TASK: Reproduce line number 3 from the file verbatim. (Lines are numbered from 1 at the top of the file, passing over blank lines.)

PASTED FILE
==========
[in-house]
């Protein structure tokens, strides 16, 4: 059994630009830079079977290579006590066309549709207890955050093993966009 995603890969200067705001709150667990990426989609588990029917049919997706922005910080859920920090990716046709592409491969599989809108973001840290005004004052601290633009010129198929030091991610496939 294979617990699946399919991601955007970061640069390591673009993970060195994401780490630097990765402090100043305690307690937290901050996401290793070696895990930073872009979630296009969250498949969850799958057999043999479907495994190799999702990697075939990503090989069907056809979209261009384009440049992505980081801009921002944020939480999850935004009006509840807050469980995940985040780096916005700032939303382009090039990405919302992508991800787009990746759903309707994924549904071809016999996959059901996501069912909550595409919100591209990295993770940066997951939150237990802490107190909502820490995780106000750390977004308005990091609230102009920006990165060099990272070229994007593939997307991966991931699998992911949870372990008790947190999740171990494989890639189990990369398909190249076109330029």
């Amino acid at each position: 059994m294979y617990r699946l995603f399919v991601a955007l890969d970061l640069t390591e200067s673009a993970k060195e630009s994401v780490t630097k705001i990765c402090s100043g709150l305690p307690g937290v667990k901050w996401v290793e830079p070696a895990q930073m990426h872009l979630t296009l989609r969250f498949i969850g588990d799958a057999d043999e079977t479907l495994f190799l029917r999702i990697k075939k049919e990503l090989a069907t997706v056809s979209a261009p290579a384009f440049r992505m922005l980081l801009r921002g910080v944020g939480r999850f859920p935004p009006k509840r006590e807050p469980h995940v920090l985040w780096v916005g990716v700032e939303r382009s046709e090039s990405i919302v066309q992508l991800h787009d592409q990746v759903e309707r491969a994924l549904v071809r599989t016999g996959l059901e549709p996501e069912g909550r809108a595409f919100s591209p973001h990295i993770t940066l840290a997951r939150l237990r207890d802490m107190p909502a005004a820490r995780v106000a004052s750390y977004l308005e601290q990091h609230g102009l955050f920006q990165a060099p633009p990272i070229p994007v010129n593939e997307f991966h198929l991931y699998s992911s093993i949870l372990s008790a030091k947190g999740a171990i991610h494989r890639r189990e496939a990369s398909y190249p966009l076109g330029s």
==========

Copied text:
């Amino acid at each position: 059994m294979y617990r699946l995603f399919v991601a955007l890969d970061l640069t390591e200067s673009a993970k060195e630009s994401v780490t630097k705001i990765c402090s100043g709150l305690p307690g937290v667990k901050w996401v290793e830079p070696a895990q930073m990426h872009l979630t296009l989609r969250f498949i969850g588990d799958a057999d043999e079977t479907l495994f190799l029917r999702i990697k075939k049919e990503l090989a069907t997706v056809s979209a261009p290579a384009f440049r992505m922005l980081l801009r921002g910080v944020g939480r999850f859920p935004p009006k509840r006590e807050p469980h995940v920090l985040w780096v916005g990716v700032e939303r382009s046709e090039s990405i919302v066309q992508l991800h787009d592409q990746v759903e309707r491969a994924l549904v071809r599989t016999g996959l059901e549709p996501e069912g909550r809108a595409f919100s591209p973001h990295i993770t940066l840290a997951r939150l237990r207890d802490m107190p909502a005004a820490r995780v106000a004052s750390y977004l308005e601290q990091h609230g102009l955050f920006q990165a060099p633009p990272i070229p994007v010129n593939e997307f991966h198929l991931y699998s992911s093993i949870l372990s008790a030091k947190g999740a171990i991610h494989r890639r189990e496939a990369s398909y190249p966009l076109g330029s």